When you gotta go...
A 12-year old Berlin boy in urgent need of a toilet slipped past German President Johannes Rau's bodyguards and asked the surprised head of state for directions to the nearest washroom.
The boy, Tarkan Lohde, did not recognise the 69-year-old leader when a car carrying Rau to a meeting in the working class district of Neukoelln suddenly stopped next to him, Bild newspaper reported on Saturday.
"Four men in dark suits got out, and then the fifth man looked friendly so I went up and asked him 'Excuse me, do you know where there's a toilet here anywhere?'" Lohde said.
Worth a try
A former local authority employee in Sweden who claimed the costs for prostitutes and champagne on expenses lost an appeal Wednesday against a community service order, Sweden's TT news agency said.
While on trips abroad with a travel agent to plan conferences for the City of Malmo's leisure department, he visited nightclubs, where he bought services from prostitutes and ordered champagne. The court found Malmo had been billed SEK (Swedish kronas) 280,000 (USD 27,820) too much as a result.
The 54-year old man, who was not named, must perform 180 hours community service after being found guilty of a serious breach of faith toward his employer, the Malmo appeals court ruled.
Russia names patron saint of tax police
Russia's Orthodox Church has named the apostle Matthew patron saint of the country's feared tax police, the Sevodnya newspaper reported.
Russian tax police—known for storming buildings in black ski masks to conduct an audit—have had something of a public relations problem, as did the widely despised Roman tax collectors, or "publicans," of biblical times.
St Matthew himself was a publican, before giving up the profession to follow Jesus. In Matthew's book of the Bible, Jesus frequently lumps tax collectors along with prostitutes as being allowed to enter heaven if they accept God.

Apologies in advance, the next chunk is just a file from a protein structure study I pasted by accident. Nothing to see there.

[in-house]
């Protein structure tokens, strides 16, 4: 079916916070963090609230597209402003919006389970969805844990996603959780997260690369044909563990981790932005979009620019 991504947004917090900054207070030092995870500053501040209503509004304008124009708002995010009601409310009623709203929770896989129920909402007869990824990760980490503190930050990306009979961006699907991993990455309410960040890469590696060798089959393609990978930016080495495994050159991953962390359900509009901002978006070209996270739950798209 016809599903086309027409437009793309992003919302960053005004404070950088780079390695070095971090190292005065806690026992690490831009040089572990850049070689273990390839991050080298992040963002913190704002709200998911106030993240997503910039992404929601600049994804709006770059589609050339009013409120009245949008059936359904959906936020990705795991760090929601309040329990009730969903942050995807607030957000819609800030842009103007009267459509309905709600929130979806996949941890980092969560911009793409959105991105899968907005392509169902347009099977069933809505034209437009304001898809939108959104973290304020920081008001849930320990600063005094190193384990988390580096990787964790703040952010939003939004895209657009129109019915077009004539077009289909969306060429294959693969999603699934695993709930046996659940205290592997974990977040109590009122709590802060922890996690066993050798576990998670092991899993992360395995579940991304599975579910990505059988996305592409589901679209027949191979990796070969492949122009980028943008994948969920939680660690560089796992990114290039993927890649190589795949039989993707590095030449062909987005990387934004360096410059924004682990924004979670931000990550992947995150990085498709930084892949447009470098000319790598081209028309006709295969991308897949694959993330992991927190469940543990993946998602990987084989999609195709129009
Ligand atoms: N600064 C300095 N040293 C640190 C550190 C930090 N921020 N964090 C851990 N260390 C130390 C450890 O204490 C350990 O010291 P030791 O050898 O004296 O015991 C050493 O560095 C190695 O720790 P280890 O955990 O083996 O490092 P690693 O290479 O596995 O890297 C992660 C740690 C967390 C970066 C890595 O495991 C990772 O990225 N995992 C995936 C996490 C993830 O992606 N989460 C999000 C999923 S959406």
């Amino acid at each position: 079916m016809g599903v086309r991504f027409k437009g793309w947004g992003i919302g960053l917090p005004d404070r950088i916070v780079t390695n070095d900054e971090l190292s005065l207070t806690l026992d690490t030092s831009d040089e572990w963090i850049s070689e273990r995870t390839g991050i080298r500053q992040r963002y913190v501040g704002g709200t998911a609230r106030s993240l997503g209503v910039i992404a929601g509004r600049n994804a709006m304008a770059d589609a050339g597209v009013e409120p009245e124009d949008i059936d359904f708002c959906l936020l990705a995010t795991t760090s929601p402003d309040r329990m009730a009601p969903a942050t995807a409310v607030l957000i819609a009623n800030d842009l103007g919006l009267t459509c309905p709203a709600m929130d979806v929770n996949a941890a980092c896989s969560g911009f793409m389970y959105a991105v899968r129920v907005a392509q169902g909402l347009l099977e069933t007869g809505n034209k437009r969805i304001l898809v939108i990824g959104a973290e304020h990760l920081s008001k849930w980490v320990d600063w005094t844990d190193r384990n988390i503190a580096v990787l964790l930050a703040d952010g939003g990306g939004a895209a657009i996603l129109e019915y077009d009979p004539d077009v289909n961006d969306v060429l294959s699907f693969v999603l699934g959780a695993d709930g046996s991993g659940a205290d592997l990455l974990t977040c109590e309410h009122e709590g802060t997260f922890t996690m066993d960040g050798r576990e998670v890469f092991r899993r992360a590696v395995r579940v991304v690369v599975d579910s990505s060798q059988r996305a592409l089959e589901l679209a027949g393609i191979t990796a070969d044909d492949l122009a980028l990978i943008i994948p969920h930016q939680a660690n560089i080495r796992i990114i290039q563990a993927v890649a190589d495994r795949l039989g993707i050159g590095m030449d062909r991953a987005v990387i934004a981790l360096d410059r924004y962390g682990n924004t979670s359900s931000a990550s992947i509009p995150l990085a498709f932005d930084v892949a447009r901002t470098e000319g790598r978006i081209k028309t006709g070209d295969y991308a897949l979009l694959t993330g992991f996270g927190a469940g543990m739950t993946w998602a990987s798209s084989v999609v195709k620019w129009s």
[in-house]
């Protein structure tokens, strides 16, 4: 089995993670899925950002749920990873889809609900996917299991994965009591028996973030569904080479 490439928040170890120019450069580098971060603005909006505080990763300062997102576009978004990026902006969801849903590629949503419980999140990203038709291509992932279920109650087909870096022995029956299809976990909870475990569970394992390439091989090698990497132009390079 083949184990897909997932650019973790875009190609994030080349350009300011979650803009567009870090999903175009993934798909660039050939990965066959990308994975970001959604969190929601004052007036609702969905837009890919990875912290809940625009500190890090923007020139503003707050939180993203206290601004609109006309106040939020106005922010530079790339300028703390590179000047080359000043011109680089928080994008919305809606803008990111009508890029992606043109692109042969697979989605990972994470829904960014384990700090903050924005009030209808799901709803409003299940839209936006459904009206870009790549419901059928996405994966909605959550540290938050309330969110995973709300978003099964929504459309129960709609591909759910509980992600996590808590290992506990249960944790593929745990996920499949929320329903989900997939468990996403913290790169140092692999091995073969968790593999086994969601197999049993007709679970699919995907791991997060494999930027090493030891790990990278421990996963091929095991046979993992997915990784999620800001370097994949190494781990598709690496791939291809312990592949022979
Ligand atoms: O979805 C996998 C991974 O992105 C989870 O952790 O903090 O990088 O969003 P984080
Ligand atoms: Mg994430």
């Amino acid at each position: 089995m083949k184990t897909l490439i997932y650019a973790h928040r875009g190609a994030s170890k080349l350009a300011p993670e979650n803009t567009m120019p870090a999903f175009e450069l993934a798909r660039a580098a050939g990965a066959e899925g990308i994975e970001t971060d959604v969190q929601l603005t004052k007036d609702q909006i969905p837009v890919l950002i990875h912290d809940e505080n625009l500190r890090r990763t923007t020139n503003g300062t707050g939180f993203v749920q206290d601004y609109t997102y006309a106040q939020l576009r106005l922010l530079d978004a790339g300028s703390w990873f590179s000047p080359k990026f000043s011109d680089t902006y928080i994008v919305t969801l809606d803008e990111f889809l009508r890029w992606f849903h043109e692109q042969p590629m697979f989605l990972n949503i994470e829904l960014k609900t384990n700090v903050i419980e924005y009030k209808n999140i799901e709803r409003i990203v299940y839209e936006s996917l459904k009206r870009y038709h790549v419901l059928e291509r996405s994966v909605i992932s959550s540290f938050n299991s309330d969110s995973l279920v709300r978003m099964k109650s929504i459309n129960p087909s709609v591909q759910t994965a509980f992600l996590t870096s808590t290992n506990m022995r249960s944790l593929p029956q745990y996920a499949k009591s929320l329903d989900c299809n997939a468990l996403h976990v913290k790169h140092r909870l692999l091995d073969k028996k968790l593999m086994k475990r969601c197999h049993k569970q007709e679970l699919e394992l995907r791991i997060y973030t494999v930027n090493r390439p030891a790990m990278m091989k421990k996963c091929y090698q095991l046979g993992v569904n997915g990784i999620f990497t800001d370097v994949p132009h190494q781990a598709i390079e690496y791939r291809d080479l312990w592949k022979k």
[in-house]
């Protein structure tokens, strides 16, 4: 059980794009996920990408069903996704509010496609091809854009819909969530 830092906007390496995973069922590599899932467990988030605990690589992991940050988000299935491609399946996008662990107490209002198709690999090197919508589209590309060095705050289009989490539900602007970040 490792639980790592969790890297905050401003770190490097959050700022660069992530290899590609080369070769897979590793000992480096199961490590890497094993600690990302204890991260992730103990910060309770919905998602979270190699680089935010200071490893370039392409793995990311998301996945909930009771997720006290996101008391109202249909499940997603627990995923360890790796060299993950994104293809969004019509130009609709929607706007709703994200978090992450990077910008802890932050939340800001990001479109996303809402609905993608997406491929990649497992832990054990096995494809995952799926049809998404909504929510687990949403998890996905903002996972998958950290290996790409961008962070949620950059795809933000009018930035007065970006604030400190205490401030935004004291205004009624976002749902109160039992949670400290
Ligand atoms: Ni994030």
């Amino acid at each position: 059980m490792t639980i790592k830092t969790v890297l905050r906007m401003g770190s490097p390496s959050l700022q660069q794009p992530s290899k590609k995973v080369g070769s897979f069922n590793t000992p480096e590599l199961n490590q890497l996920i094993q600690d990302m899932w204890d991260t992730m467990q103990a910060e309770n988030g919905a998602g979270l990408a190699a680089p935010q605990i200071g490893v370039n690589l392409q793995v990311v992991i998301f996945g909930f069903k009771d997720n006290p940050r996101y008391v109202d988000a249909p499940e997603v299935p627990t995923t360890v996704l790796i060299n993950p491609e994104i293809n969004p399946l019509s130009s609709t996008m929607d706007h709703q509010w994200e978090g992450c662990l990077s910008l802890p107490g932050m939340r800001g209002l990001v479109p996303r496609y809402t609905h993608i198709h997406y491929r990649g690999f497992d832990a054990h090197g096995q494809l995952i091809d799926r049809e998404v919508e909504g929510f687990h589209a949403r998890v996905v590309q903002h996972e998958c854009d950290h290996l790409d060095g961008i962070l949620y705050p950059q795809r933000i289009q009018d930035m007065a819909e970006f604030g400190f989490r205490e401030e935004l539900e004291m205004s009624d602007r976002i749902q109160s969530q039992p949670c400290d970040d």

Disgraced former German Chancellor Helmut Kohl was hit in the face with a cream cake Thursday, as he signed copies of his memoirs in a Berlin book-shop. A Reuters photographer said a man joined a line of people waiting to have their book signed and struck out with the cake, as he reached the front of the line.
"Stop taking photographs," Kohl ordered a waiting press pack as he wiped the cake off the side of his face where he was hit.
Attacking public figures with custard pies and other confectionery has become a popular sport in recent years. Frank Loy, Washington's chief negotiator at the UN climate talks in the Hague, was splattered with a pie last week. Other famous targets have included Microsoft head Bill Gates and World Trade Organization chief Renato Ruggiero.
Membership has its privledges
Being a successful Russian mobster means never having to wait in line, especially when it comes to getting a valued foreign visa.
Liberal Russian parliamentarian Grigory Yavlinsky appealed to European governments to ease up their rules on obtaining visas and said tough screening procedures only hurt students, workers, academics and other ordinary Russians wanting to go abroad.
"There are no gangsters in the lines for visas," he told a conference in Berlin on European economic and foreign policy issues. "I don't know how they are getting the visas, but they are not standing in lines."
An information hotline set up by Germany's Agriculture Ministry to handle queries about bovine spongiform encephalopathy (BSE, or "mad cow disease") received so many calls that the system collapsed, the ministry said Tuesday.
So many people phoned in when the hotline was set up on Monday that it overloaded, a statement said. People dialing in were told the number was not recognized.
Germany has been swept up in a health scare over BSE, since the discovery of the first infected German cattle was made public on Friday.
Compiled by Robert L Salvato, 1 December 2000
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